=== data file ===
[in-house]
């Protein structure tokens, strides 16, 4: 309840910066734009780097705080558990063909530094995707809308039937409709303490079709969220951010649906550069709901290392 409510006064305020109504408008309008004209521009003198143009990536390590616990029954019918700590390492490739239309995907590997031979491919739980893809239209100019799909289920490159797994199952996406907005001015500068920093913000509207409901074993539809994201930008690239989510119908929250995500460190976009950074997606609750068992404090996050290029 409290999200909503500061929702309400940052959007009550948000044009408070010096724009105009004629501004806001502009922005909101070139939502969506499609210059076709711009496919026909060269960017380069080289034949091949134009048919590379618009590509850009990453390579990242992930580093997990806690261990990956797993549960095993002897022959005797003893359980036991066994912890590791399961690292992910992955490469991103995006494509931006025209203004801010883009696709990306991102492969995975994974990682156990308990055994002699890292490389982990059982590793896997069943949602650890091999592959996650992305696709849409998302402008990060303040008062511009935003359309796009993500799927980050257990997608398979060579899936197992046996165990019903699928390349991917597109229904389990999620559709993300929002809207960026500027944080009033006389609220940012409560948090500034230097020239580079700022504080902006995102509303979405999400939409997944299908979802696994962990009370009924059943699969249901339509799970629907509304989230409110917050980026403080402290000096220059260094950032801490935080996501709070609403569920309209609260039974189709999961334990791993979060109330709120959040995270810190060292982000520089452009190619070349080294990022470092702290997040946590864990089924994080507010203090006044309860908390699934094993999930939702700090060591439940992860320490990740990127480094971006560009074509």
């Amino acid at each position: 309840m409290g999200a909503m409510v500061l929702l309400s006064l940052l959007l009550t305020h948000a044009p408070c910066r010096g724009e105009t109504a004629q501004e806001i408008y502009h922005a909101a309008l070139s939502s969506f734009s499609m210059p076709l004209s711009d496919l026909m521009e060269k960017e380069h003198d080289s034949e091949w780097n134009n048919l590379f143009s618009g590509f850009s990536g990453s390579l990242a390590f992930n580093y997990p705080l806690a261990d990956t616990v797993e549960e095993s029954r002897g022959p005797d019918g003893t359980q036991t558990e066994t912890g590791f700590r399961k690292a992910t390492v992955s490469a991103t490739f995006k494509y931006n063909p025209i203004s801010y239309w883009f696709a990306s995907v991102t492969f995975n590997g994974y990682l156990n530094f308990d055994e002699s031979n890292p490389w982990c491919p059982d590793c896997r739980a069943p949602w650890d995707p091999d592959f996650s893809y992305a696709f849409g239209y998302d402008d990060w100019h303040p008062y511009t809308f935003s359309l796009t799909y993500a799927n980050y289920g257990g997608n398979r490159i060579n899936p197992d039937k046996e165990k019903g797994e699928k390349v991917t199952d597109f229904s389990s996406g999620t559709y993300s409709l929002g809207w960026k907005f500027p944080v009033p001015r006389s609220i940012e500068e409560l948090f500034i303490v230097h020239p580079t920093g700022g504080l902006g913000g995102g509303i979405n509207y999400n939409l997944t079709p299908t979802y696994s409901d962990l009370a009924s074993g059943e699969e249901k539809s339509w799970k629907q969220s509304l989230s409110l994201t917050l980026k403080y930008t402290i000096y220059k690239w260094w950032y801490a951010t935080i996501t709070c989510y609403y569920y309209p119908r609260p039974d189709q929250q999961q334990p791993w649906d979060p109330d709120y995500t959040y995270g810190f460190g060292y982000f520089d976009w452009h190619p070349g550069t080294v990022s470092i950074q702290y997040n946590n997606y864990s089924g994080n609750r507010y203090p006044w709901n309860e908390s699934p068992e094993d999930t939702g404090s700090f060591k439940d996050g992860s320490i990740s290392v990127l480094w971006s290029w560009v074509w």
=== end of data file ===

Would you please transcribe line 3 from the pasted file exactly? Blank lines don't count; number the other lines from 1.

């Amino acid at each position: 309840m409290g999200a909503m409510v500061l929702l309400s006064l940052l959007l009550t305020h948000a044009p408070c910066r010096g724009e105009t109504a004629q501004e806001i408008y502009h922005a909101a309008l070139s939502s969506f734009s499609m210059p076709l004209s711009d496919l026909m521009e060269k960017e380069h003198d080289s034949e091949w780097n134009n048919l590379f143009s618009g590509f850009s990536g990453s390579l990242a390590f992930n580093y997990p705080l806690a261990d990956t616990v797993e549960e095993s029954r002897g022959p005797d019918g003893t359980q036991t558990e066994t912890g590791f700590r399961k690292a992910t390492v992955s490469a991103t490739f995006k494509y931006n063909p025209i203004s801010y239309w883009f696709a990306s995907v991102t492969f995975n590997g994974y990682l156990n530094f308990d055994e002699s031979n890292p490389w982990c491919p059982d590793c896997r739980a069943p949602w650890d995707p091999d592959f996650s893809y992305a696709f849409g239209y998302d402008d990060w100019h303040p008062y511009t809308f935003s359309l796009t799909y993500a799927n980050y289920g257990g997608n398979r490159i060579n899936p197992d039937k046996e165990k019903g797994e699928k390349v991917t199952d597109f229904s389990s996406g999620t559709y993300s409709l929002g809207w960026k907005f500027p944080v009033p001015r006389s609220i940012e500068e409560l948090f500034i303490v230097h020239p580079t920093g700022g504080l902006g913000g995102g509303i979405n509207y999400n939409l997944t079709p299908t979802y696994s409901d962990l009370a009924s074993g059943e699969e249901k539809s339509w799970k629907q969220s509304l989230s409110l994201t917050l980026k403080y930008t402290i000096y220059k690239w260094w950032y801490a951010t935080i996501t709070c989510y609403y569920y309209p119908r609260p039974d189709q929250q999961q334990p791993w649906d979060p109330d709120y995500t959040y995270g810190f460190g060292y982000f520089d976009w452009h190619p070349g550069t080294v990022s470092i950074q702290y997040n946590n997606y864990s089924g994080n609750r507010y203090p006044w709901n309860e908390s699934p068992e094993d999930t939702g404090s700090f060591k439940d996050g992860s320490i990740s290392v990127l480094w971006s290029w560009v074509w």